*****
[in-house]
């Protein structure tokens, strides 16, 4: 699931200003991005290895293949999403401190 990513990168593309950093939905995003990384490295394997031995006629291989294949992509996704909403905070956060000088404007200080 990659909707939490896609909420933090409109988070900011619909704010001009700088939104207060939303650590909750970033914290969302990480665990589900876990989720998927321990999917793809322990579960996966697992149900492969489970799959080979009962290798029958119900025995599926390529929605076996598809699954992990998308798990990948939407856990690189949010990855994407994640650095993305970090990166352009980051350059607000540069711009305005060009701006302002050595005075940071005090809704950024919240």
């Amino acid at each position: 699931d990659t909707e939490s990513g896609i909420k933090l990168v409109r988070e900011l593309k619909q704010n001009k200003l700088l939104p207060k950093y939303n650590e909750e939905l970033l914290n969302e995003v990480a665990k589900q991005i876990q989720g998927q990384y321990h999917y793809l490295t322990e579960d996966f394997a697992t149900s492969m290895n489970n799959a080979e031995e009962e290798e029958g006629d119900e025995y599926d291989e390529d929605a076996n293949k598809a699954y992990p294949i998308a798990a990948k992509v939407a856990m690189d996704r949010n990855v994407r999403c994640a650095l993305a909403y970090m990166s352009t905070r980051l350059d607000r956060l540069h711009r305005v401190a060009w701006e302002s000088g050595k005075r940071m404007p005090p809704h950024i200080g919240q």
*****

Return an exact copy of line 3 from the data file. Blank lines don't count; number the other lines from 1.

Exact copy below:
């Amino acid at each position: 699931d990659t909707e939490s990513g896609i909420k933090l990168v409109r988070e900011l593309k619909q704010n001009k200003l700088l939104p207060k950093y939303n650590e909750e939905l970033l914290n969302e995003v990480a665990k589900q991005i876990q989720g998927q990384y321990h999917y793809l490295t322990e579960d996966f394997a697992t149900s492969m290895n489970n799959a080979e031995e009962e290798e029958g006629d119900e025995y599926d291989e390529d929605a076996n293949k598809a699954y992990p294949i998308a798990a990948k992509v939407a856990m690189d996704r949010n990855v994407r999403c994640a650095l993305a909403y970090m990166s352009t905070r980051l350059d607000r956060l540069h711009r305005v401190a060009w701006e302002s000088g050595k005075r940071m404007p005090p809704h950024i200080g919240q």